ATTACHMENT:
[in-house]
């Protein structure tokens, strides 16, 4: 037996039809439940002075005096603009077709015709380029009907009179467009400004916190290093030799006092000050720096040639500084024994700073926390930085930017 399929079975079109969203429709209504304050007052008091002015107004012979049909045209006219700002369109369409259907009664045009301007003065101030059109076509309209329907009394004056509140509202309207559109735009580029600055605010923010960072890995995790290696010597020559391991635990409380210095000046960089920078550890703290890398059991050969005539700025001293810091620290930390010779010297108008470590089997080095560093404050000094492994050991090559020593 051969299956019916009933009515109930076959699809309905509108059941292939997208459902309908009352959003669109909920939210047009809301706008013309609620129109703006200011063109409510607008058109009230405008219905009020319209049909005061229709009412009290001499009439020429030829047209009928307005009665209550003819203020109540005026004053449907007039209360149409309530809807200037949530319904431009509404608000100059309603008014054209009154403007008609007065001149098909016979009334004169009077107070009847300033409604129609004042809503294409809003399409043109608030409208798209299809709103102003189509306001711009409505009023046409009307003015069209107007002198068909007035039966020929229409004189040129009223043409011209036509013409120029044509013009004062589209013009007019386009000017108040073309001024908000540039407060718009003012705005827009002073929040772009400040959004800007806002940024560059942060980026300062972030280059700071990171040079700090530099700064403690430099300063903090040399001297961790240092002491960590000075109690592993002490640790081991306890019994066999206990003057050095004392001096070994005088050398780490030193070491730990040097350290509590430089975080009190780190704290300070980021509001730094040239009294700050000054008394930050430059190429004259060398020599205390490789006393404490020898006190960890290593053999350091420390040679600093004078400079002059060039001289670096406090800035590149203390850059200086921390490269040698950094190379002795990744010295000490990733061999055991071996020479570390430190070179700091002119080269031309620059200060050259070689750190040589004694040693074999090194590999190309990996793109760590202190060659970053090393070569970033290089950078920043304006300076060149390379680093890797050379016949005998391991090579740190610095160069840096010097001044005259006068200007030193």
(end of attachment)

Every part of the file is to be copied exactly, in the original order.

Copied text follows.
[in-house]
């Protein structure tokens, strides 16, 4: 037996039809439940002075005096603009077709015709380029009907009179467009400004916190290093030799006092000050720096040639500084024994700073926390930085930017 399929079975079109969203429709209504304050007052008091002015107004012979049909045209006219700002369109369409259907009664045009301007003065101030059109076509309209329907009394004056509140509202309207559109735009580029600055605010923010960072890995995790290696010597020559391991635990409380210095000046960089920078550890703290890398059991050969005539700025001293810091620290930390010779010297108008470590089997080095560093404050000094492994050991090559020593 051969299956019916009933009515109930076959699809309905509108059941292939997208459902309908009352959003669109909920939210047009809301706008013309609620129109703006200011063109409510607008058109009230405008219905009020319209049909005061229709009412009290001499009439020429030829047209009928307005009665209550003819203020109540005026004053449907007039209360149409309530809807200037949530319904431009509404608000100059309603008014054209009154403007008609007065001149098909016979009334004169009077107070009847300033409604129609004042809503294409809003399409043109608030409208798209299809709103102003189509306001711009409505009023046409009307003015069209107007002198068909007035039966020929229409004189040129009223043409011209036509013409120029044509013009004062589209013009007019386009000017108040073309001024908000540039407060718009003012705005827009002073929040772009400040959004800007806002940024560059942060980026300062972030280059700071990171040079700090530099700064403690430099300063903090040399001297961790240092002491960590000075109690592993002490640790081991306890019994066999206990003057050095004392001096070994005088050398780490030193070491730990040097350290509590430089975080009190780190704290300070980021509001730094040239009294700050000054008394930050430059190429004259060398020599205390490789006393404490020898006190960890290593053999350091420390040679600093004078400079002059060039001289670096406090800035590149203390850059200086921390490269040698950094190379002795990744010295000490990733061999055991071996020479570390430190070179700091002119080269031309620059200060050259070689750190040589004694040693074999090194590999190309990996793109760590202190060659970053090393070569970033290089950078920043304006300076060149390379680093890797050379016949005998391991090579740190610095160069840096010097001044005259006068200007030193």